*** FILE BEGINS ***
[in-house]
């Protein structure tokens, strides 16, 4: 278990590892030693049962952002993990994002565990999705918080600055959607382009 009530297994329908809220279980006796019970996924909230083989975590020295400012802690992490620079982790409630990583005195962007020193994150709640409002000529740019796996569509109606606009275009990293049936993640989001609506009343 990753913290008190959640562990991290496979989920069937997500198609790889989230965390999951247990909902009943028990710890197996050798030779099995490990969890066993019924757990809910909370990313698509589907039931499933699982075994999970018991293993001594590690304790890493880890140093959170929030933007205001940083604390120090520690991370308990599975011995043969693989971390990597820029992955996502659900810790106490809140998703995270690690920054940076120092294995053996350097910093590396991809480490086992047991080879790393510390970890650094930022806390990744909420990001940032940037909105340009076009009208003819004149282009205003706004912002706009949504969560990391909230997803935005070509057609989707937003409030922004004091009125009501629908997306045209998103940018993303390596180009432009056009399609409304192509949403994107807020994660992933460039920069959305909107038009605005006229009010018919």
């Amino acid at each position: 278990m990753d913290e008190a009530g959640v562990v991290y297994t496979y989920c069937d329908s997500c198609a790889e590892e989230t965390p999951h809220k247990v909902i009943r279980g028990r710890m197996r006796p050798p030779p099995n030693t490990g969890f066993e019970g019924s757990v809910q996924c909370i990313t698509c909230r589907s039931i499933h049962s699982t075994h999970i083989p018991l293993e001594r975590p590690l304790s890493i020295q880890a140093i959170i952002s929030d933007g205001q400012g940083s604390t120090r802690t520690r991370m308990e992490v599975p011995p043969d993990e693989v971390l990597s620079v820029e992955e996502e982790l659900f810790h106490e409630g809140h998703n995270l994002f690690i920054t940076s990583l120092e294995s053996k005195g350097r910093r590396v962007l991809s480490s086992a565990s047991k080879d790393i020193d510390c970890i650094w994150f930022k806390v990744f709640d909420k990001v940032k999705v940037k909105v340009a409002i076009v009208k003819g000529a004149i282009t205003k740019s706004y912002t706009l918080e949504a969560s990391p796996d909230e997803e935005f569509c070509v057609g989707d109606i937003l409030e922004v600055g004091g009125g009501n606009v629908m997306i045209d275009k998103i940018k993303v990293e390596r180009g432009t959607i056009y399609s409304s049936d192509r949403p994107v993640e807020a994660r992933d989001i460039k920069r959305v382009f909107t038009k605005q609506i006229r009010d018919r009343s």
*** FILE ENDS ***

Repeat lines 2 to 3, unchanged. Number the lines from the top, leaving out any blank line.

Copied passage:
């Protein structure tokens, strides 16, 4: 278990590892030693049962952002993990994002565990999705918080600055959607382009 009530297994329908809220279980006796019970996924909230083989975590020295400012802690992490620079982790409630990583005195962007020193994150709640409002000529740019796996569509109606606009275009990293049936993640989001609506009343 990753913290008190959640562990991290496979989920069937997500198609790889989230965390999951247990909902009943028990710890197996050798030779099995490990969890066993019924757990809910909370990313698509589907039931499933699982075994999970018991293993001594590690304790890493880890140093959170929030933007205001940083604390120090520690991370308990599975011995043969693989971390990597820029992955996502659900810790106490809140998703995270690690920054940076120092294995053996350097910093590396991809480490086992047991080879790393510390970890650094930022806390990744909420990001940032940037909105340009076009009208003819004149282009205003706004912002706009949504969560990391909230997803935005070509057609989707937003409030922004004091009125009501629908997306045209998103940018993303390596180009432009056009399609409304192509949403994107807020994660992933460039920069959305909107038009605005006229009010018919």
């Amino acid at each position: 278990m990753d913290e008190a009530g959640v562990v991290y297994t496979y989920c069937d329908s997500c198609a790889e590892e989230t965390p999951h809220k247990v909902i009943r279980g028990r710890m197996r006796p050798p030779p099995n030693t490990g969890f066993e019970g019924s757990v809910q996924c909370i990313t698509c909230r589907s039931i499933h049962s699982t075994h999970i083989p018991l293993e001594r975590p590690l304790s890493i020295q880890a140093i959170i952002s929030d933007g205001q400012g940083s604390t120090r802690t520690r991370m308990e992490v599975p011995p043969d993990e693989v971390l990597s620079v820029e992955e996502e982790l659900f810790h106490e409630g809140h998703n995270l994002f690690i920054t940076s990583l120092e294995s053996k005195g350097r910093r590396v962007l991809s480490s086992a565990s047991k080879d790393i020193d510390c970890i650094w994150f930022k806390v990744f709640d909420k990001v940032k999705v940037k909105v340009a409002i076009v009208k003819g000529a004149i282009t205003k740019s706004y912002t706009l918080e949504a969560s990391p796996d909230e997803e935005f569509c070509v057609g989707d109606i937003l409030e922004v600055g004091g009125g009501n606009v629908m997306i045209d275009k998103i940018k993303v990293e390596r180009g432009t959607i056009y399609s409304s049936d192509r949403p994107v993640e807020a994660r992933d989001i460039k920069r959305v382009f909107t038009k605005q609506i006229r009010d018919r009343s």